REVIEW: King Arthur: Legend of the Sword
There just may have been a real King Arthur in the sixth century of what is today England. Or, he may have been a legend the fractured country needed to help give it a cultural identity. Either way, that legendary figure of story and song would be horrified to see what Guy Ritchie has done in his name.
King Arthur: Legend of the Sword was a troubled production, heavily promoted, and lengthily delayed until it opened to withering reviews and poor box office. Now available on home video from Warner Home Entertainment, it is a troubling view of Arthur.
Real or not, he was reinterpreted for the needs of the country (and later portions of Europe) across the centuries with characters coming and going, victories of varying degrees, and epic romances until there was just Arthur and Guinevere. As we have come to know the legend, he was a moral character, born a bastard, and the right man in the right place at the right time when England needed a savior. And when he died, he was carried off to Avalon to return when the country needed him once more.
Instead, writer/director Ritchie along with screenwriters Joby Harold and Lionel Wigram (from a story by David Dobkin and Harold), little is recognizable. The names are familiar but the trappings and arrangement of events bears no resemblance to any previous retelling of the legend. Instead of a story of love, betrayal, and uniting England, this is reduced to a good versus evil story.
King Uther (Eric Bana) is betrayed by his corrupt brother Vortigern (Jude Law), who usurps the throne, aware that the true heir, young Arthur, has escaped on a boat. Like Moses, he is found and raised by others and he grows to become a member of the Londinium lower class, uninterested in power or the throne. But Vortigern has insisted all men of age try to lift Excalibur from the stone and Arthur (Charlie Hannum) finds himself next in line. However, his two-fisted grip unleashes both power and unbearable nightmares, adding a psychological twist to the tale.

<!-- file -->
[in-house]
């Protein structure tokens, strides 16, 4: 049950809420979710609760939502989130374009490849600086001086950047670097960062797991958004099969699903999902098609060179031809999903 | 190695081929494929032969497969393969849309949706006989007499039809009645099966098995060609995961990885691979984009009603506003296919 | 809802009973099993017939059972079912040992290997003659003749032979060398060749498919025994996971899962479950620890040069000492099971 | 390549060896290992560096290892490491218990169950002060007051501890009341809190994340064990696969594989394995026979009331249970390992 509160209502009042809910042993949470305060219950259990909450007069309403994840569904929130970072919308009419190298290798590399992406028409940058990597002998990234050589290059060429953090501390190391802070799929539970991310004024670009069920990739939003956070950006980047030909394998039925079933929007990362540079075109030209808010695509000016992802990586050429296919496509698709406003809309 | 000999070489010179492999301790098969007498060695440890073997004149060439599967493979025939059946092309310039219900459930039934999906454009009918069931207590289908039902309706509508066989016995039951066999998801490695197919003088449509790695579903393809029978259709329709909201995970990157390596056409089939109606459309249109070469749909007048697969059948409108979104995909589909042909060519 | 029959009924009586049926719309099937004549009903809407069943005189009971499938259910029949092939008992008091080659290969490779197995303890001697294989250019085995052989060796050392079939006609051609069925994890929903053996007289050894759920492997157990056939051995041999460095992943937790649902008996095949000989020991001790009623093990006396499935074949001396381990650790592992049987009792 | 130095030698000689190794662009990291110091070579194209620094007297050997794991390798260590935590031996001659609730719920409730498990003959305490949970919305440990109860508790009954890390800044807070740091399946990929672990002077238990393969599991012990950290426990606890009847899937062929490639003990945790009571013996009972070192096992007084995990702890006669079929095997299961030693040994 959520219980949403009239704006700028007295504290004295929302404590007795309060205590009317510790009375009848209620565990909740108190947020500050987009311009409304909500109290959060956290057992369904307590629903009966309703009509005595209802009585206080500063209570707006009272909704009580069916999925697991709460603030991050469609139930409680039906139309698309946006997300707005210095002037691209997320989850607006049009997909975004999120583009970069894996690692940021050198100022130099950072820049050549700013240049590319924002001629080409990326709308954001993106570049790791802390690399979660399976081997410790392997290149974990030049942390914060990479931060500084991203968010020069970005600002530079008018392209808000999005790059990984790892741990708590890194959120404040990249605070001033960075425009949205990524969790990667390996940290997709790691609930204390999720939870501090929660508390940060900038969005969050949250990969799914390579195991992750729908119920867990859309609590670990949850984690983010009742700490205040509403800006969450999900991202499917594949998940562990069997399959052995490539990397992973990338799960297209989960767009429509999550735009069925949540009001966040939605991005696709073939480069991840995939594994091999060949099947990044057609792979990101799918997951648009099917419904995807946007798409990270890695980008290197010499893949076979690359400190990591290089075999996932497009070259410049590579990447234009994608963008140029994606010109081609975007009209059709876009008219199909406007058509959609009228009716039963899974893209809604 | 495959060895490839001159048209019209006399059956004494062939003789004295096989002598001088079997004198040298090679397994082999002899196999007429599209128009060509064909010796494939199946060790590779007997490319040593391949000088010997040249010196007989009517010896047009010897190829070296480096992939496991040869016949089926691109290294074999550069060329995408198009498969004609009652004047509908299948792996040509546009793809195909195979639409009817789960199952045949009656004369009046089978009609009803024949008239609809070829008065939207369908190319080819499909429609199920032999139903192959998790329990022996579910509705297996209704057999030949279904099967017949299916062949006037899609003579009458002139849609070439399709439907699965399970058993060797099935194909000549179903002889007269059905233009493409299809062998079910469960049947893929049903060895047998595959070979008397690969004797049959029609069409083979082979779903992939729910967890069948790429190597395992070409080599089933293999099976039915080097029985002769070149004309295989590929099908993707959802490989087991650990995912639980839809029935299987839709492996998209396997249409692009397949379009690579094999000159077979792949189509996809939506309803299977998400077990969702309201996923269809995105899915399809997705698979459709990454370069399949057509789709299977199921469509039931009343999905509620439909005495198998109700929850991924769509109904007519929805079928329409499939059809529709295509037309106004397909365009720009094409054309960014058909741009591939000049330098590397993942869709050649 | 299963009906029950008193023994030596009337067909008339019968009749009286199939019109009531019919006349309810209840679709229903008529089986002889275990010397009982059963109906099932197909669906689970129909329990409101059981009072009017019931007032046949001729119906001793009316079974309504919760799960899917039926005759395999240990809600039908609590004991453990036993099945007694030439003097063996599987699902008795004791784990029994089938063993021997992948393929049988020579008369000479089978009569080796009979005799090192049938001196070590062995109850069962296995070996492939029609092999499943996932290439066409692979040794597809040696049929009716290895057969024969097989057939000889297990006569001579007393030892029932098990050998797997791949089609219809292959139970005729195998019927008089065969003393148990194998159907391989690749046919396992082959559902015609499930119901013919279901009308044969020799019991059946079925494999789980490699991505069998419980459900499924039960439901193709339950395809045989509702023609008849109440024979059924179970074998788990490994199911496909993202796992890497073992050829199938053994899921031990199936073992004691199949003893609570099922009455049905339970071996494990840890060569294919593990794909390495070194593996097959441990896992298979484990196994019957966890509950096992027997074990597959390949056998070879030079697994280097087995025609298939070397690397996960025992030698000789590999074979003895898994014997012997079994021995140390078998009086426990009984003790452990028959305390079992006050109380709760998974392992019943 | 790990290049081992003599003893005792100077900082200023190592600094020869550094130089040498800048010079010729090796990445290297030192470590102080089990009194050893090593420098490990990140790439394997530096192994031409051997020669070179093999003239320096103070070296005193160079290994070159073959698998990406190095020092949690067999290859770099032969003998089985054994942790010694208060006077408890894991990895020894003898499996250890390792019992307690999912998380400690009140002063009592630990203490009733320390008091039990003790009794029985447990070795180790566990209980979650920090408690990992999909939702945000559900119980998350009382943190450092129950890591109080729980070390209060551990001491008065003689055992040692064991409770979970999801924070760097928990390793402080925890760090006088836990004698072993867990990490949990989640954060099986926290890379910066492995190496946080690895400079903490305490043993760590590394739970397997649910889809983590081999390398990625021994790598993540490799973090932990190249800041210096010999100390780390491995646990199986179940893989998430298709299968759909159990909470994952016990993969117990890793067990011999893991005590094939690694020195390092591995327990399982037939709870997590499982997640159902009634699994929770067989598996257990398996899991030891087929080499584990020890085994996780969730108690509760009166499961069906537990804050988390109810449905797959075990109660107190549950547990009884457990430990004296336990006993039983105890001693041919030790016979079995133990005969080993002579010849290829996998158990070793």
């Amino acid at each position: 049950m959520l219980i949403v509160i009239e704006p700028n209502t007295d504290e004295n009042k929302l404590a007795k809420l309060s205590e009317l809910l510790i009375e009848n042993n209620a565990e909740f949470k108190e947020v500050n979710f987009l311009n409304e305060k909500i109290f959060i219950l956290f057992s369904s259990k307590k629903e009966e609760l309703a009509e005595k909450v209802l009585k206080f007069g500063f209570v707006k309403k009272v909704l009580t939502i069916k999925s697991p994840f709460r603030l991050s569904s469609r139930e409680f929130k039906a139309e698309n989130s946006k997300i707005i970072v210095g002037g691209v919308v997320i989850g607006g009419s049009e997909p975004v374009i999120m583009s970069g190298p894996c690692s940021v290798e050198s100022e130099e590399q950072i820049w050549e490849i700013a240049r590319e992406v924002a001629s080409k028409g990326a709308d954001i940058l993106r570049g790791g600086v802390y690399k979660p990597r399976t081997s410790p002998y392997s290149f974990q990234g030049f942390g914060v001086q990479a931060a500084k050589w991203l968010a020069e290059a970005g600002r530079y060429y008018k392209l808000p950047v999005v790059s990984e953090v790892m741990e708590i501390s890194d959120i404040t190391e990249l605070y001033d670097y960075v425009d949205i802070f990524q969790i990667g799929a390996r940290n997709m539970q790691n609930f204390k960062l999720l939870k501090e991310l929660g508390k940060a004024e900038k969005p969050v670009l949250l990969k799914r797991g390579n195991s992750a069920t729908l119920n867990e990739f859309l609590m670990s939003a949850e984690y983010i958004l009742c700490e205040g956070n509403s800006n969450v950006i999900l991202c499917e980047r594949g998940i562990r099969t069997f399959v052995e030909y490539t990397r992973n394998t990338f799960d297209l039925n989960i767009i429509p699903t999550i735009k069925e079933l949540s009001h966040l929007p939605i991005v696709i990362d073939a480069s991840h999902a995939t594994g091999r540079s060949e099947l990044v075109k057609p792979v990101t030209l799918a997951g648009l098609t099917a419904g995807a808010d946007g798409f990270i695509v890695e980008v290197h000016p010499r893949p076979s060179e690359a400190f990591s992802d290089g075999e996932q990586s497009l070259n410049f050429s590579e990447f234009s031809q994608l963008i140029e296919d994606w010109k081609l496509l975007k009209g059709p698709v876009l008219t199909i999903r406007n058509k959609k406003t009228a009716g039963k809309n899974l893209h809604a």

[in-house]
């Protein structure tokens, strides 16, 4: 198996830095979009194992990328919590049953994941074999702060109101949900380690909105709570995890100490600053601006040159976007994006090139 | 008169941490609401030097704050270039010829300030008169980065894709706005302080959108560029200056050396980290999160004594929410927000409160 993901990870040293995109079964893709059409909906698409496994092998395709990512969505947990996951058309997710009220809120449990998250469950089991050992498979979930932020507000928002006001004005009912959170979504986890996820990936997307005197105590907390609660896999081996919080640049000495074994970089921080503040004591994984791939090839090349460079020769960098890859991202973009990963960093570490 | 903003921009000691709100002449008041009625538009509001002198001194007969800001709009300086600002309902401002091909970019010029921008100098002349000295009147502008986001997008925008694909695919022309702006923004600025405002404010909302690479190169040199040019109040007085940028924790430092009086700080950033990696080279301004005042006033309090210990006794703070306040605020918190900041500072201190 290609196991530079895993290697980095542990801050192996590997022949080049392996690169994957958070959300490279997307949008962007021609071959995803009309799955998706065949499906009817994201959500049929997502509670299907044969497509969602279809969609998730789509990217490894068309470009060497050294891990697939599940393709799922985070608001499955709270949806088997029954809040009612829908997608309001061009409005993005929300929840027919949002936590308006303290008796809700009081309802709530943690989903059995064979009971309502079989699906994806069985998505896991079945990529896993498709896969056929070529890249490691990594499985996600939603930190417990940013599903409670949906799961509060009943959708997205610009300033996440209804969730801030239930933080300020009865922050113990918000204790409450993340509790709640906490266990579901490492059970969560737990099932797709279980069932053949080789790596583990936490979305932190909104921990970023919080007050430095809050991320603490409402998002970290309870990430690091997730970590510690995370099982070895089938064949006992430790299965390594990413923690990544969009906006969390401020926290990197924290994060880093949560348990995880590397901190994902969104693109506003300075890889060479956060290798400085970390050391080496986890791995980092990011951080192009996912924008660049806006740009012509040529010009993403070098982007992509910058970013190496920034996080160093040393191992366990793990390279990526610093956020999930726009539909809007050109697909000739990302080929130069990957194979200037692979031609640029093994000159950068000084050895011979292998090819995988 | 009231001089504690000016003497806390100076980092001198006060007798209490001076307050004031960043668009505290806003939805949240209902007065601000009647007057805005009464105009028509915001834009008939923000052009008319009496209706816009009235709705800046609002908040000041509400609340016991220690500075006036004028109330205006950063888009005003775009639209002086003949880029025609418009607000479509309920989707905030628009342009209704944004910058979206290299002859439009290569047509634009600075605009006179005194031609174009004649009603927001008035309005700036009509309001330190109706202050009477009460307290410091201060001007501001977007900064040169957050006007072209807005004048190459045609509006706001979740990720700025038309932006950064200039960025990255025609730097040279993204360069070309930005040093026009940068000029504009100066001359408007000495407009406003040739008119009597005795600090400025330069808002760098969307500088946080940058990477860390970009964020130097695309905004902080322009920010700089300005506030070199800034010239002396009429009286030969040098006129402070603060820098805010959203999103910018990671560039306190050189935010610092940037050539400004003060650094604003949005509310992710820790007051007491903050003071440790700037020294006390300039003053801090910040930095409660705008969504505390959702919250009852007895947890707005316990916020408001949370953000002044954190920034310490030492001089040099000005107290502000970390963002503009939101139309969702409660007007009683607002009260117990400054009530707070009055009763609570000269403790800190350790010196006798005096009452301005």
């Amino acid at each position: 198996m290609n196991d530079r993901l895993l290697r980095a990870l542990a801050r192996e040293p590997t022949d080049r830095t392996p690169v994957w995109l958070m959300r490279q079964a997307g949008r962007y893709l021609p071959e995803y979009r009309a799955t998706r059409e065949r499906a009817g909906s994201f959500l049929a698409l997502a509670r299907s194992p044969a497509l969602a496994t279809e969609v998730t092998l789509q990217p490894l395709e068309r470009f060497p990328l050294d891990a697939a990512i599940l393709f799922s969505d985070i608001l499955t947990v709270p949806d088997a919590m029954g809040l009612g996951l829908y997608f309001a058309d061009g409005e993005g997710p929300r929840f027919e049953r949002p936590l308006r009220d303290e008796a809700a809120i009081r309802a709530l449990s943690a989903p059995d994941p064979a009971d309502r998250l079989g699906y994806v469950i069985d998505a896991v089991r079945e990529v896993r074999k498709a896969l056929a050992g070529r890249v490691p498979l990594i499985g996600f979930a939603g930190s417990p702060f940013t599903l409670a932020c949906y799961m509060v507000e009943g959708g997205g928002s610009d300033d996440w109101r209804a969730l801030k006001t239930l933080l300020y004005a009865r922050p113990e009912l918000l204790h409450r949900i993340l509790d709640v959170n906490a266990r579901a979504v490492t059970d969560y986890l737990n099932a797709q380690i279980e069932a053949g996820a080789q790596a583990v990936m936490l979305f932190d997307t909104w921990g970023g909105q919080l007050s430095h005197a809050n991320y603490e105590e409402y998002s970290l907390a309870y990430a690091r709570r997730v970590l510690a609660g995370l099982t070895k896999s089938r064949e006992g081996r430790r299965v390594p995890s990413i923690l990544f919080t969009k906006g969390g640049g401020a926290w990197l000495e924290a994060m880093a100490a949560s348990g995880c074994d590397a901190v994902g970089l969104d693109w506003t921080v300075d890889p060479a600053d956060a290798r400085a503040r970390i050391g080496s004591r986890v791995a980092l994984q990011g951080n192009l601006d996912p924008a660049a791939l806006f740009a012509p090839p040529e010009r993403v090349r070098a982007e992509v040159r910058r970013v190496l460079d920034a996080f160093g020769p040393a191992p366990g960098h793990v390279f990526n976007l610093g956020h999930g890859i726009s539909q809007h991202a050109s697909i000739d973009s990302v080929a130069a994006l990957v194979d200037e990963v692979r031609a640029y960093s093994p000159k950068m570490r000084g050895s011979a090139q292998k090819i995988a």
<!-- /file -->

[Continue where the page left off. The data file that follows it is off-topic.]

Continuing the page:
He is rescued from certain death by a band led by Sir Bedivere (Djimon Hounsou) and an outlaw mage (Àstrid Bergès-Frisbey). Bit by bit, Arthur is forced, pushed, and told he must confront his destiny, accept the sword and the power or Vortigern will destroy the world.
Vortigern does despicable things to people he loves but since they are merely window dressing we have no real emotional connection the heinous acts. None of the characters, really, come to life as none are explored in any depth, including Arthur himself who half the time appears to be a spectator rather than participant.
After that there’s plenty of energy hurled about, sword play, betrayal, and plenty of somber music. There’s just no joy amidst the cacophony or respect for the source material. The Arthur Ritchie wants us to accept is a reluctant hero, unwilling to do what he must until there is no choice left. Most of the trappings, from Merlin to Morgan le Fay, all absent as this was intended as the first in a cycle of films, which will now never be made given the utter failure of this one.
Ritchie’s signature touch is largely absent here, save for two exposition scenes that show more energy than the rest of the film. What should have been glorious and grand was reduced to look weak and ill-conceived.
The film has been released in the usual variety of formats and the high definition transfer at 1080p, AVC-encoded Blu-ray is perfectly acceptable if not spectacular. Sort of like the film itself. The Dolby Atmos track is equally capable.
The handful of special features careful avoids the legend and the massive changes made for this misfire of a fil. You have Arthur with Swagger (9:41); Sword from the Stone (18:49); Parry and Bleed (5:44); Building on the Past (14:00); Inside the Cut: The Action of King Arthur (6:08); Camelot in 93 Days (10:23); Legend of Excalibur (6:05); and, Scenic Scotland (5:33). These are perfunctory and not especially revelatory.